Lawrenceville Chiropractor, Dr. Carter explains Carpel Tunnel Syndrome.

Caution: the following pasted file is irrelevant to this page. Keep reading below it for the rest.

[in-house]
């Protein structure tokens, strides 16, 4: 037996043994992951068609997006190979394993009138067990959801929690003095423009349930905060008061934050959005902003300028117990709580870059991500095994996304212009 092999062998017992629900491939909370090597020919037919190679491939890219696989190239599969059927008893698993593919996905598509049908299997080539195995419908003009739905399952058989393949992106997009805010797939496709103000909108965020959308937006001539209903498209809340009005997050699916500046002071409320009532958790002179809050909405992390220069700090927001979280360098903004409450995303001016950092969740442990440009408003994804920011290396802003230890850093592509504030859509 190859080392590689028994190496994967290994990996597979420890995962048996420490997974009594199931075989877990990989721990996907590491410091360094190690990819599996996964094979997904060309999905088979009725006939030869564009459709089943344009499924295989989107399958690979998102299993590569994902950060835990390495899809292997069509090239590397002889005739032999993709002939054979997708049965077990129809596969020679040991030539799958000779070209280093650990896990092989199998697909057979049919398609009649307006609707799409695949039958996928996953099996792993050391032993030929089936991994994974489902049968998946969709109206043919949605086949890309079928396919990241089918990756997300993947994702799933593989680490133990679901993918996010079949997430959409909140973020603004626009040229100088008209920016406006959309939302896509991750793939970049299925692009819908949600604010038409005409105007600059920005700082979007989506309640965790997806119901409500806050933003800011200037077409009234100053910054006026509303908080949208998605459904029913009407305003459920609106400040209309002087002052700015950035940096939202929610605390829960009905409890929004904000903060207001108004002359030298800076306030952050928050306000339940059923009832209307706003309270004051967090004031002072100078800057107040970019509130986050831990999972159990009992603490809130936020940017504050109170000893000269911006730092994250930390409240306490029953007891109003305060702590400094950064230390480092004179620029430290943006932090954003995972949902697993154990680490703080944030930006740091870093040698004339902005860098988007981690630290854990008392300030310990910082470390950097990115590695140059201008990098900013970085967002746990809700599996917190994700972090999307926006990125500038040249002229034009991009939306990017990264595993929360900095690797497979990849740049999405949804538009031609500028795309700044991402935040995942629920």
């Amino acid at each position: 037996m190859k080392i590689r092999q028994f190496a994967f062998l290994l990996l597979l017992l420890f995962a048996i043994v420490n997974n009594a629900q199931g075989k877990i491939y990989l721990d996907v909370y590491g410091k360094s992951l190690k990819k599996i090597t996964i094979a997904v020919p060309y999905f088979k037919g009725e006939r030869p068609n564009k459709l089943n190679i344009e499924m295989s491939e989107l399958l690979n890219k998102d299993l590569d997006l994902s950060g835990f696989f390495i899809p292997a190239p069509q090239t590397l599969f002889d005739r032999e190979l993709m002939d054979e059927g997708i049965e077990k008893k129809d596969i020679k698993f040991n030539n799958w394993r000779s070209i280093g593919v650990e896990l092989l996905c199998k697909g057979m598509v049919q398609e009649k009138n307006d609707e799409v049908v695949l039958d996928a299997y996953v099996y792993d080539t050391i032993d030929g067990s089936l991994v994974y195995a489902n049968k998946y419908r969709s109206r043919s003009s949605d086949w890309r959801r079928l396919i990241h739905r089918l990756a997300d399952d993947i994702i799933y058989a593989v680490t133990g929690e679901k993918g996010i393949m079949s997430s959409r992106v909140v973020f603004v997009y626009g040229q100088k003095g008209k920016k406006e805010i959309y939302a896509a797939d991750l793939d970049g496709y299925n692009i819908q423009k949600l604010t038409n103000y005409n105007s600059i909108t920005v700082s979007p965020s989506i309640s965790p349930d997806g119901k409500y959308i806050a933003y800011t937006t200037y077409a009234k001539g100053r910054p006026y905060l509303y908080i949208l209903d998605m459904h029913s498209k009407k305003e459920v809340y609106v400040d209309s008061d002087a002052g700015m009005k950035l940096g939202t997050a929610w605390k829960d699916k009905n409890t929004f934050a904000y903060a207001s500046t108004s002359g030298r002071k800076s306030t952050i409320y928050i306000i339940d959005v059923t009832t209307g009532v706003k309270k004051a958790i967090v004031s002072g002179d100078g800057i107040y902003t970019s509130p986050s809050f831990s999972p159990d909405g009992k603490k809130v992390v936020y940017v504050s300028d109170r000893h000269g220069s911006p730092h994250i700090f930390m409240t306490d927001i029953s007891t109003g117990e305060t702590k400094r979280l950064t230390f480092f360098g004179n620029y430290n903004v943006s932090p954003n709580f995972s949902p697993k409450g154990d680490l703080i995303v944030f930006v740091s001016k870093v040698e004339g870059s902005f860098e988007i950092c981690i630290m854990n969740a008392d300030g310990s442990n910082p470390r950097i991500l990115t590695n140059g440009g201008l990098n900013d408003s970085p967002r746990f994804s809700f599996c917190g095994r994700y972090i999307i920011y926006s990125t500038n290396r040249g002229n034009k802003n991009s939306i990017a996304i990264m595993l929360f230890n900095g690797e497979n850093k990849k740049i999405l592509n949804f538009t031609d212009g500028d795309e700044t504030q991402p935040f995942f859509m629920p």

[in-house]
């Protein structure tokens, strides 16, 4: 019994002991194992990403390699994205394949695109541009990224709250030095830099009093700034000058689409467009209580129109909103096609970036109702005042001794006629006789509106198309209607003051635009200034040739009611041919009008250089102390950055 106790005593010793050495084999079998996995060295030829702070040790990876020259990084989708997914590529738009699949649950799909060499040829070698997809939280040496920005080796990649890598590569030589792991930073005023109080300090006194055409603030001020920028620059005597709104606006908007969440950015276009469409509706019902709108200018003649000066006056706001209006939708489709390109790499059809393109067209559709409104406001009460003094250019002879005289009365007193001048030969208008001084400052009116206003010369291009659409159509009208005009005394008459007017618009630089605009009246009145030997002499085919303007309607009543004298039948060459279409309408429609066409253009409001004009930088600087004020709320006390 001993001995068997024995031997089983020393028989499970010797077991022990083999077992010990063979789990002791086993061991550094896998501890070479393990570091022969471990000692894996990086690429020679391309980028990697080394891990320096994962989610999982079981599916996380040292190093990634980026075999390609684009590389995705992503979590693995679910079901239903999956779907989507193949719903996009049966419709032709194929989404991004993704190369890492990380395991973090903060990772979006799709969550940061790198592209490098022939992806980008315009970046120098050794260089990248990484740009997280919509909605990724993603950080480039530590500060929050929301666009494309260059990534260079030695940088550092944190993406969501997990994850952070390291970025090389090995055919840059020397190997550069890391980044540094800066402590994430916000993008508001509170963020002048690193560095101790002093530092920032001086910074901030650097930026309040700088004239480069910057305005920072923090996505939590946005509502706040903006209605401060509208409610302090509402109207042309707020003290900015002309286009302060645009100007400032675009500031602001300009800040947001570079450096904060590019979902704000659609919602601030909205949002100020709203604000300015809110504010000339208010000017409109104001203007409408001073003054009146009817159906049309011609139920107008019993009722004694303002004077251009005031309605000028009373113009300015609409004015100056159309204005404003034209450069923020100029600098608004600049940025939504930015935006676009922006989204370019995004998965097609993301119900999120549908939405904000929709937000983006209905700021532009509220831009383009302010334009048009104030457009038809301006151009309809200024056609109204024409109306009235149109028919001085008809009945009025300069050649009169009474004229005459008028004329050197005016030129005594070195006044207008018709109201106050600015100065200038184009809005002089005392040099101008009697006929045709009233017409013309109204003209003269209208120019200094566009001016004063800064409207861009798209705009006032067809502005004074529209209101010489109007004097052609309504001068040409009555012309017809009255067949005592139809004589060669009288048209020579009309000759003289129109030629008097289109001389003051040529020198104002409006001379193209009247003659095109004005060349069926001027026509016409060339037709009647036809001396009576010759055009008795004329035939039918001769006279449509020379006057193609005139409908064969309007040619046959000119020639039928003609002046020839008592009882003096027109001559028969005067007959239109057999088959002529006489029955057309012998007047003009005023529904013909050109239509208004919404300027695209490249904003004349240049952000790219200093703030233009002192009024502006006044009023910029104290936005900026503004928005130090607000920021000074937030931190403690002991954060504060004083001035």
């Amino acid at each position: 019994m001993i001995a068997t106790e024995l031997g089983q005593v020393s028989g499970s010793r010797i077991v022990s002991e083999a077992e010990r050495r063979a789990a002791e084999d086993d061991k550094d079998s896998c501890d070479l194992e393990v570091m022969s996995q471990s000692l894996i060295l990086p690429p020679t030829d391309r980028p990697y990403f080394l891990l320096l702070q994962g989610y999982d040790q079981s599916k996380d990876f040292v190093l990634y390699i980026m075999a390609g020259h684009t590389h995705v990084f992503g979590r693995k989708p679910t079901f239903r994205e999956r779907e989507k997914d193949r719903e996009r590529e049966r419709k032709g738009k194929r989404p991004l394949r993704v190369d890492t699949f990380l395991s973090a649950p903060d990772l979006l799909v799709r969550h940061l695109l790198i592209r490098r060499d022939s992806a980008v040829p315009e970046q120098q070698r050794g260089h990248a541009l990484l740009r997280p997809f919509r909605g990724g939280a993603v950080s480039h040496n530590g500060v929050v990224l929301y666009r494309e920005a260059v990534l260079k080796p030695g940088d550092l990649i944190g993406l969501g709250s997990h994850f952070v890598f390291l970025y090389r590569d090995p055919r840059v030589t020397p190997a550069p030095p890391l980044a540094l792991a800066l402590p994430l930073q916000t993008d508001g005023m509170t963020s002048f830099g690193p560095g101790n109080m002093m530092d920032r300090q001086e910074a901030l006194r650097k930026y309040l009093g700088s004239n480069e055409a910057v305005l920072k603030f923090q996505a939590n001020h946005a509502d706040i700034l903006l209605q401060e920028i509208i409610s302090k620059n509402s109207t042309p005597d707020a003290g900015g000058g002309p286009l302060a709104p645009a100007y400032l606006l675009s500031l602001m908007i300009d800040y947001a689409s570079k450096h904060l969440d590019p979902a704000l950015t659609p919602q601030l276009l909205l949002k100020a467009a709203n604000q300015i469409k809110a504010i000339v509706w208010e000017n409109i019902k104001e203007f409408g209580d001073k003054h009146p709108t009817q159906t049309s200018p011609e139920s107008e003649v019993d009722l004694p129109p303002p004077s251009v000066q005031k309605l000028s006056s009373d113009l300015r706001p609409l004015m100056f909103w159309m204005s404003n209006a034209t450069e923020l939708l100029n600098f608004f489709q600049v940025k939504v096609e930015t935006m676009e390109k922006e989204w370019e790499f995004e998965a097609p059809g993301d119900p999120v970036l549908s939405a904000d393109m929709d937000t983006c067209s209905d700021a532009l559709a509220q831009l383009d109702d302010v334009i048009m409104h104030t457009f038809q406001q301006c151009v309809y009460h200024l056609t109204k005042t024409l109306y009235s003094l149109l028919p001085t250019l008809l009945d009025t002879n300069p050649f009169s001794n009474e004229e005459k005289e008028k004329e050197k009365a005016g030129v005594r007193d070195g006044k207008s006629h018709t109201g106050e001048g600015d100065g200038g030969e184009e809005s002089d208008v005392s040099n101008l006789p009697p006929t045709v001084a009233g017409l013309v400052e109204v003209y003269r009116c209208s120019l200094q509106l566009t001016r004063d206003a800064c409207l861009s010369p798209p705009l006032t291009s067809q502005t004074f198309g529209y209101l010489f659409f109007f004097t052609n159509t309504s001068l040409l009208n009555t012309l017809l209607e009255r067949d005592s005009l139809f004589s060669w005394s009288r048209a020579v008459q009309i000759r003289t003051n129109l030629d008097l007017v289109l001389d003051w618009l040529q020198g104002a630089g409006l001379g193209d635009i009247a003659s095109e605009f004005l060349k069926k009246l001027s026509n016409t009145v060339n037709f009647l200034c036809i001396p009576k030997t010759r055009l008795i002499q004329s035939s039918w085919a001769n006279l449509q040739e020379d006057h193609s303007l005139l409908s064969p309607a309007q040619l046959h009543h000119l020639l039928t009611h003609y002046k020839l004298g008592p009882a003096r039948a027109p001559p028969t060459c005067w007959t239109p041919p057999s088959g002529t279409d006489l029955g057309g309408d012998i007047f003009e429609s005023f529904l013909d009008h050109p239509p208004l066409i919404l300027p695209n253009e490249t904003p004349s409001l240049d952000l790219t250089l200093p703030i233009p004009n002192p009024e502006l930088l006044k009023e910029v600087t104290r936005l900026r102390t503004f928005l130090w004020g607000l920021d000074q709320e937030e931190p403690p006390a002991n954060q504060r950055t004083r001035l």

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Dr. Ross Carter: Hi! I'm Doctor Ross Carter. I'm a Board Certified Chiropractor in the State of Georgia and I've been practicing here since 1996. Hi! Today I'm going to be talking to you about Carpal Tunnel Syndrome, the dreaded wrist problem. I hear that all the time. So what is Carpal Tunnel Syndrome? Let's talk about it. Carpal Tunnel Syndrome is misdiagnosed a lot because a lot of people just diagnose themselves with the condition when they have any type of numbness in the hands. They suddenly think, if I have numbness in the hands I have Carpal Tunnel Syndrome, but let's actually discuss what Carpal Tunnel Syndrome is. There is a group of nerves that actually exit from the neck and upper back that's called your brachial plexus. Now, basically it's a group of five nerves that go down into the shoulders and arms and they travel down into the wrist and then in the fingers and the hands. Alright, so there are five different nerves. Now two of them stay up in this area, three of them travel down into the arms and fingers and they control all of these actions. Now you have what's called the median nerve, you have the ulnar nerve and you have the radial nerve. Now why is that important? Well, let me explain to you why. Now there is only one nerve that travels through the carpal tunnel. A carpal tunnel basically is this tunnel right here. It's a area between where the carpals are or the wrist bones are that a nerve travels and goes to the hand. Now here is the problem. There is only one nerve that actually does that and it is the median nerve. Now the median nerve only controls these three fingers, and a little bit of the inside of this finger. So it basically makes these areas numb or tingly and that's it. Now if your pinky or this finger starts to go numb or tingly, then that's not the same nerve, that is the ulnar nerve. The radial nerve controls mainly the back part of the hand. So if your entire hand is falling asleep that might not be Carpal Tunnel, typically it's not. If it's only right here then that might be Carpal Tunnel. But so you got to understand the thing about carpal tunnel is this. The nerve that's compressed, the median nerve for example, can actually be compressed typically in different areas, most of the time this is not the area, most of the time it's in the neck, and why would it be there? Well, in the neck it's the only place where the nerves actually pass through movable bone which is in the neck and upper back. So what happens is the nerve passes through these bones where this hole is, and if these bones have shifted out of their alignment they can put pressure on these nerves up here and cause the symptoms to appear down here. So what we would like to find out is if it's compressed in the neck, it can get irritated or compressed in the shoulder, it can actually be damaged or irritated in the elbow or it can actually be compressed here in the carpal tunnel as well. So the median nerve which is carpal tunnel nerve can be compressed in a multitude of different areas. So just if you have numbness or tingling in your hands does not necessarily be that you have Carpal Tunnel Syndrome, only a trained doctor or a chiropractor can help find out if this is actually what's going on with you. Now for the nerve damage or nerve irritation what we do is chiropractically we look at restoring the normal nerve flow or basically taking the pressure off any nerves that we find that is causing some health problems and we do a general procedure called an adjustment, which is simply a way to shift those bones into a better position thereby taking the pressure off the nerves. I hope the information that I presented today was helpful. If you or someone you know is experiencing headaches, neck pain, back pain, Sciatica, numbness or tingling down the arms or the legs, even fibromyalgia or weight trouble, I would like to help. All you have to do is just give my office a call at the number you see below or you can actually email us
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